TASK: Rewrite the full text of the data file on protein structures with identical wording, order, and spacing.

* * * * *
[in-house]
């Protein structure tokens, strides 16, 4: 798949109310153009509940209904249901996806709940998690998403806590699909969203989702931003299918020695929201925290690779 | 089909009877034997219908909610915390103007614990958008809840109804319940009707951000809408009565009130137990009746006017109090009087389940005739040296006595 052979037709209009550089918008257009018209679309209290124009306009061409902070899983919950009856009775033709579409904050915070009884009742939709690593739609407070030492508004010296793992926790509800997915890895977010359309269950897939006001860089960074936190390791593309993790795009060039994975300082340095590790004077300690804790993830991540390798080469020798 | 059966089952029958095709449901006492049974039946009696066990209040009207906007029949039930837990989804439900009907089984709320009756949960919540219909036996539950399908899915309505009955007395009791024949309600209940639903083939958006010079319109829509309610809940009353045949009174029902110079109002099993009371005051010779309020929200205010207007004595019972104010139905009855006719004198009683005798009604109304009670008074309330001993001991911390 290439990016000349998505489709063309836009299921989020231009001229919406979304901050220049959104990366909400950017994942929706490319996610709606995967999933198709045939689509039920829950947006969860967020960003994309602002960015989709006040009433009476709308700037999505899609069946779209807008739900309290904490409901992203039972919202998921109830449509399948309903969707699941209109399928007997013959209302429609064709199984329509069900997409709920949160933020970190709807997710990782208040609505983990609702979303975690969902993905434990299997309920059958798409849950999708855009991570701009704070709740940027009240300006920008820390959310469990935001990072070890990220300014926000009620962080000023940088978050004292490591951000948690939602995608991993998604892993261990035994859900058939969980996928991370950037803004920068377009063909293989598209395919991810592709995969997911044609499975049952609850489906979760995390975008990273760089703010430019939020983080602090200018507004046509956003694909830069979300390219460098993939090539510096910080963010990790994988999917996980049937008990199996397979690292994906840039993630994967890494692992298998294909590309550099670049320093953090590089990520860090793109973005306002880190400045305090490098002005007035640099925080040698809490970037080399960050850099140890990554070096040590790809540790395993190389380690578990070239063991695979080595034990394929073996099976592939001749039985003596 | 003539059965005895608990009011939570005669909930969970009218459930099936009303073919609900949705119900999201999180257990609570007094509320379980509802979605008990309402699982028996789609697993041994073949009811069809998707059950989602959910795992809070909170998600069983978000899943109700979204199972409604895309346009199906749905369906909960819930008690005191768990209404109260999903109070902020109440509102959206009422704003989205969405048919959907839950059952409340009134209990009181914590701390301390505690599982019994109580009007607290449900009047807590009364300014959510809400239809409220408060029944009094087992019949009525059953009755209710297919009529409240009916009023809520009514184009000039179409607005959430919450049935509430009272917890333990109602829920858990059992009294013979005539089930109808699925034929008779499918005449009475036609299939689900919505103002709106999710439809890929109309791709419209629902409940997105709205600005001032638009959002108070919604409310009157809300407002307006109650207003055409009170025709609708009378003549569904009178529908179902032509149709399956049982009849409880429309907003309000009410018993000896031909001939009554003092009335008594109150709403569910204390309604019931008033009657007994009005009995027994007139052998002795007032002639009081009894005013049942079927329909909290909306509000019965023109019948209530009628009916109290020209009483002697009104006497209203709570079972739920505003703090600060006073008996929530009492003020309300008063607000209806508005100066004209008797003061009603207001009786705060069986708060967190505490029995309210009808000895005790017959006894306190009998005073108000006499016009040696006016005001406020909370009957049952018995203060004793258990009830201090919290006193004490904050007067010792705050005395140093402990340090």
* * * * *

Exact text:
[in-house]
């Protein structure tokens, strides 16, 4: 798949109310153009509940209904249901996806709940998690998403806590699909969203989702931003299918020695929201925290690779 | 089909009877034997219908909610915390103007614990958008809840109804319940009707951000809408009565009130137990009746006017109090009087389940005739040296006595 052979037709209009550089918008257009018209679309209290124009306009061409902070899983919950009856009775033709579409904050915070009884009742939709690593739609407070030492508004010296793992926790509800997915890895977010359309269950897939006001860089960074936190390791593309993790795009060039994975300082340095590790004077300690804790993830991540390798080469020798 | 059966089952029958095709449901006492049974039946009696066990209040009207906007029949039930837990989804439900009907089984709320009756949960919540219909036996539950399908899915309505009955007395009791024949309600209940639903083939958006010079319109829509309610809940009353045949009174029902110079109002099993009371005051010779309020929200205010207007004595019972104010139905009855006719004198009683005798009604109304009670008074309330001993001991911390 290439990016000349998505489709063309836009299921989020231009001229919406979304901050220049959104990366909400950017994942929706490319996610709606995967999933198709045939689509039920829950947006969860967020960003994309602002960015989709006040009433009476709308700037999505899609069946779209807008739900309290904490409901992203039972919202998921109830449509399948309903969707699941209109399928007997013959209302429609064709199984329509069900997409709920949160933020970190709807997710990782208040609505983990609702979303975690969902993905434990299997309920059958798409849950999708855009991570701009704070709740940027009240300006920008820390959310469990935001990072070890990220300014926000009620962080000023940088978050004292490591951000948690939602995608991993998604892993261990035994859900058939969980996928991370950037803004920068377009063909293989598209395919991810592709995969997911044609499975049952609850489906979760995390975008990273760089703010430019939020983080602090200018507004046509956003694909830069979300390219460098993939090539510096910080963010990790994988999917996980049937008990199996397979690292994906840039993630994967890494692992298998294909590309550099670049320093953090590089990520860090793109973005306002880190400045305090490098002005007035640099925080040698809490970037080399960050850099140890990554070096040590790809540790395993190389380690578990070239063991695979080595034990394929073996099976592939001749039985003596 | 003539059965005895608990009011939570005669909930969970009218459930099936009303073919609900949705119900999201999180257990609570007094509320379980509802979605008990309402699982028996789609697993041994073949009811069809998707059950989602959910795992809070909170998600069983978000899943109700979204199972409604895309346009199906749905369906909960819930008690005191768990209404109260999903109070902020109440509102959206009422704003989205969405048919959907839950059952409340009134209990009181914590701390301390505690599982019994109580009007607290449900009047807590009364300014959510809400239809409220408060029944009094087992019949009525059953009755209710297919009529409240009916009023809520009514184009000039179409607005959430919450049935509430009272917890333990109602829920858990059992009294013979005539089930109808699925034929008779499918005449009475036609299939689900919505103002709106999710439809890929109309791709419209629902409940997105709205600005001032638009959002108070919604409310009157809300407002307006109650207003055409009170025709609708009378003549569904009178529908179902032509149709399956049982009849409880429309907003309000009410018993000896031909001939009554003092009335008594109150709403569910204390309604019931008033009657007994009005009995027994007139052998002795007032002639009081009894005013049942079927329909909290909306509000019965023109019948209530009628009916109290020209009483002697009104006497209203709570079972739920505003703090600060006073008996929530009492003020309300008063607000209806508005100066004209008797003061009603207001009786705060069986708060967190505490029995309210009808000895005790017959006894306190009998005073108000006499016009040696006016005001406020909370009957049952018995203060004793258990009830201090919290006193004490904050007067010792705050005395140093402990340090």